Four months ago Stefanie Brewington from Essex thought her 6-year-old gelding Sherlock’s (Imperio C) event career was over following a nasty kick in the field which caused his eye to “explode”.
The people-loving gelding, who is contesting the Ariat 90cm class at the H&H Festival of Eventing at Keysoe (25 – 27 May), was found by Stefanie’s husband on 7 January with a bloody eye and was rushed to the Royal Veterinary College for surgery.
“It was really upsetting. There was no damage to the bone structure but his eye had exploded. I backed Sherlock as a three-year-old and I was worried to think all of the hard work and training over two years had been lost,” Stefanie told H&H.
“He saw an eye specialist but they couldn’t save his eye, there was too much damage. It was removed the next day and three days later he was sent home with an eye patch and looked like Pudsey the bear.”
Six weeks later Stefanie, who competes in British Eventing, was back on board and said “cocky” Sherlock coped well with the adjustment to one eye.
“We need to be more aware warming up because people don’t always notice so we need to make sure they don’t get too close. We give him a bit more time coming round corners but generally he has been fine. People sometimes say poor horse when they look at him, but he’s still him he’s fine, we just let him know when we’re coming.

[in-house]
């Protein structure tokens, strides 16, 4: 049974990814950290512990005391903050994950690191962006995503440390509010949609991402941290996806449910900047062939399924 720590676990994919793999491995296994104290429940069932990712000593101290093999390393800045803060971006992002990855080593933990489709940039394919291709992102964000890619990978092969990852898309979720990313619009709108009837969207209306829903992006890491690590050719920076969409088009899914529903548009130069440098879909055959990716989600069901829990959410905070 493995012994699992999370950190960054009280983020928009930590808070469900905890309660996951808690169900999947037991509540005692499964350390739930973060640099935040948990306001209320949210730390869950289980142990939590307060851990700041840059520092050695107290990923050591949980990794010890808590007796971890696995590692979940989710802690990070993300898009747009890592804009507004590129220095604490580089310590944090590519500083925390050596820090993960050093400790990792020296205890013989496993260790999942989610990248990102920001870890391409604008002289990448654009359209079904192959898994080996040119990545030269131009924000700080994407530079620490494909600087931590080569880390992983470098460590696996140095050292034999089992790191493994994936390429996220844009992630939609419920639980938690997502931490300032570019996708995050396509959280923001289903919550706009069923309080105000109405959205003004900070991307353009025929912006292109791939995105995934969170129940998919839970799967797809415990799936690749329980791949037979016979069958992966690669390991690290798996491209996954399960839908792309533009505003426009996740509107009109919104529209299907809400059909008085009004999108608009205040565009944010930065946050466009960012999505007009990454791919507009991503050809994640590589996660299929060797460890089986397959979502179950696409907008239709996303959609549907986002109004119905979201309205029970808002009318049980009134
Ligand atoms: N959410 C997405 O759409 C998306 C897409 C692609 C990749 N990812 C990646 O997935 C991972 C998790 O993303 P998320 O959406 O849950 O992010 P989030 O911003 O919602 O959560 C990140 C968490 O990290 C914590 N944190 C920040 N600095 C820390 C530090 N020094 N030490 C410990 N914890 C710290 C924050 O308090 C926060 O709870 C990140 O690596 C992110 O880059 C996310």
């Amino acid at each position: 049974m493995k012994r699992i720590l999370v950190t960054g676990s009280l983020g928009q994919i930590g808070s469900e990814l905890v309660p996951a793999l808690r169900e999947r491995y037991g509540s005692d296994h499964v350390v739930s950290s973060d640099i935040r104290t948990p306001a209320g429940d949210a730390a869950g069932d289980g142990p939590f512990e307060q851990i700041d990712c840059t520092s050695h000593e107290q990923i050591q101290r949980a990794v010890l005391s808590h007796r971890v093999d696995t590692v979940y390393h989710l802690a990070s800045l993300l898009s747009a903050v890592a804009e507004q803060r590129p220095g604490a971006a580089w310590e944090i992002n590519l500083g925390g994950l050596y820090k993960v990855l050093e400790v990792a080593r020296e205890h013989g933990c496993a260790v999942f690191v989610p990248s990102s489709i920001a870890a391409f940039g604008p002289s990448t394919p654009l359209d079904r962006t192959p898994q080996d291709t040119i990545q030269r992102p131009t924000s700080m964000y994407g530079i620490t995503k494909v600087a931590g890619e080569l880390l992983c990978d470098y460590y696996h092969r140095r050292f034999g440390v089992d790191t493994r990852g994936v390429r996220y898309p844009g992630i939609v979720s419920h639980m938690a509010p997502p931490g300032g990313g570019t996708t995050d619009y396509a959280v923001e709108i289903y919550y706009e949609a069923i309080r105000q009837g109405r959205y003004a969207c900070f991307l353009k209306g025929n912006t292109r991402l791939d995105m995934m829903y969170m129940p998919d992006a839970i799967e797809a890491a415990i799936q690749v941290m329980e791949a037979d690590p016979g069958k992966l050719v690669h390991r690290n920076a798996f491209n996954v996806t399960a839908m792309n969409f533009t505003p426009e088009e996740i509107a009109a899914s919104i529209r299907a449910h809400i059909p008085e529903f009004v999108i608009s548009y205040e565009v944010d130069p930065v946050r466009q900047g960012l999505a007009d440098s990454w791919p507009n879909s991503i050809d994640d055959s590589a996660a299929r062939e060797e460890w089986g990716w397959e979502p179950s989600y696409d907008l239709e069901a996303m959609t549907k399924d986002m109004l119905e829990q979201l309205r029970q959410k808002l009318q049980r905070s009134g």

“We placed ninth at a BE90 at Horseheath in April and have been looking forward to this weekend. Last year I saw the write up about the H&H Festival of Eventing but it was too soon for Sherlock and I thought we’ve got to do that next year. When he lost the eye I wondered if we would make it but it gave us a target to work towards. BE runs all year but this is once a year and I wanted to get him here.”
Stefanie will go into the cross-country tomorrow (26 May) on a dressage score of 32.25.
“It was one of his best tests to date,” said a delighted Stefanie, who completed a one-star (now two-star) at South of England for her 40th birthday in 2015.
“I’m feeling most confident about the showjumping, that’s my favourite part. The cross-country looks tough but I’m sure Sherlock will be fine. Hitting the time can be quite hard as although he’s a massive horse with a massive stride he still needs a bit of setting up being a young horse, and coming round a corner I need to make sure he knows what I’m asking him to do as we can’t wing it round anymore since losing his eye. The target is to come home with a double-clear and no time faults.”
Don’t miss the full report from the H&H Festival of Eventing in Horse & Hound magazine — on sale Thursday, 6 June